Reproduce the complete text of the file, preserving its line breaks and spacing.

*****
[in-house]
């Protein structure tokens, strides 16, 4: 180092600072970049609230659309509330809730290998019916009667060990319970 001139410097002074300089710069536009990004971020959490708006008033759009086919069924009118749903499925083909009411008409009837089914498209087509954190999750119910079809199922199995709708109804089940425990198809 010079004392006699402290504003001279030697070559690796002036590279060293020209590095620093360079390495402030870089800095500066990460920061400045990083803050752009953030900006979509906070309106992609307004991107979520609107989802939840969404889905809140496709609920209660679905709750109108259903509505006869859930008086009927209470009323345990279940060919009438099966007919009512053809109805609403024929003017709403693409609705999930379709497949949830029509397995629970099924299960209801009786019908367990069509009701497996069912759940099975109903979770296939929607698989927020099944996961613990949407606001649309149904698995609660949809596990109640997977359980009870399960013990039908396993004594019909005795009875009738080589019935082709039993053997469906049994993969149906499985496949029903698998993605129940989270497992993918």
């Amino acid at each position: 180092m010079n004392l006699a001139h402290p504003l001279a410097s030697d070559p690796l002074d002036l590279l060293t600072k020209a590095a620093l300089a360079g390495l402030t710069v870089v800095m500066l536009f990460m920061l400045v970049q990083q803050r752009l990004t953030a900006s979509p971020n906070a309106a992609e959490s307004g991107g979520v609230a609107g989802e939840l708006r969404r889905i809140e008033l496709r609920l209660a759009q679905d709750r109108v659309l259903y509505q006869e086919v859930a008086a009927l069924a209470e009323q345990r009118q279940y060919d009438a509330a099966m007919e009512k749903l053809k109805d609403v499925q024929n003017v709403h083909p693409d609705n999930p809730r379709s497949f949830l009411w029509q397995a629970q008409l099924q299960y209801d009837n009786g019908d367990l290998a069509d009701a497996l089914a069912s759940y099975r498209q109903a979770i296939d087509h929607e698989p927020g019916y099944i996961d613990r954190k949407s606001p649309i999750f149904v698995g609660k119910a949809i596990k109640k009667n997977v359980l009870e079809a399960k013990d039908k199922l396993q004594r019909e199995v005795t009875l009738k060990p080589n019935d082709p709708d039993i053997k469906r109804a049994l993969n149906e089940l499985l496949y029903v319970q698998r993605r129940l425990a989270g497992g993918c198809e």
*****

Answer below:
[in-house]
């Protein structure tokens, strides 16, 4: 180092600072970049609230659309509330809730290998019916009667060990319970 001139410097002074300089710069536009990004971020959490708006008033759009086919069924009118749903499925083909009411008409009837089914498209087509954190999750119910079809199922199995709708109804089940425990198809 010079004392006699402290504003001279030697070559690796002036590279060293020209590095620093360079390495402030870089800095500066990460920061400045990083803050752009953030900006979509906070309106992609307004991107979520609107989802939840969404889905809140496709609920209660679905709750109108259903509505006869859930008086009927209470009323345990279940060919009438099966007919009512053809109805609403024929003017709403693409609705999930379709497949949830029509397995629970099924299960209801009786019908367990069509009701497996069912759940099975109903979770296939929607698989927020099944996961613990949407606001649309149904698995609660949809596990109640997977359980009870399960013990039908396993004594019909005795009875009738080589019935082709039993053997469906049994993969149906499985496949029903698998993605129940989270497992993918």
């Amino acid at each position: 180092m010079n004392l006699a001139h402290p504003l001279a410097s030697d070559p690796l002074d002036l590279l060293t600072k020209a590095a620093l300089a360079g390495l402030t710069v870089v800095m500066l536009f990460m920061l400045v970049q990083q803050r752009l990004t953030a900006s979509p971020n906070a309106a992609e959490s307004g991107g979520v609230a609107g989802e939840l708006r969404r889905i809140e008033l496709r609920l209660a759009q679905d709750r109108v659309l259903y509505q006869e086919v859930a008086a009927l069924a209470e009323q345990r009118q279940y060919d009438a509330a099966m007919e009512k749903l053809k109805d609403v499925q024929n003017v709403h083909p693409d609705n999930p809730r379709s497949f949830l009411w029509q397995a629970q008409l099924q299960y209801d009837n009786g019908d367990l290998a069509d009701a497996l089914a069912s759940y099975r498209q109903a979770i296939d087509h929607e698989p927020g019916y099944i996961d613990r954190k949407s606001p649309i999750f149904v698995g609660k119910a949809i596990k109640k009667n997977v359980l009870e079809a399960k013990d039908k199922l396993q004594r019909e199995v005795t009875l009738k060990p080589n019935d082709p709708d039993i053997k469906r109804a049994l993969n149906e089940l499985l496949y029903v319970q698998r993605r129940l425990a989270g497992g993918c198809e």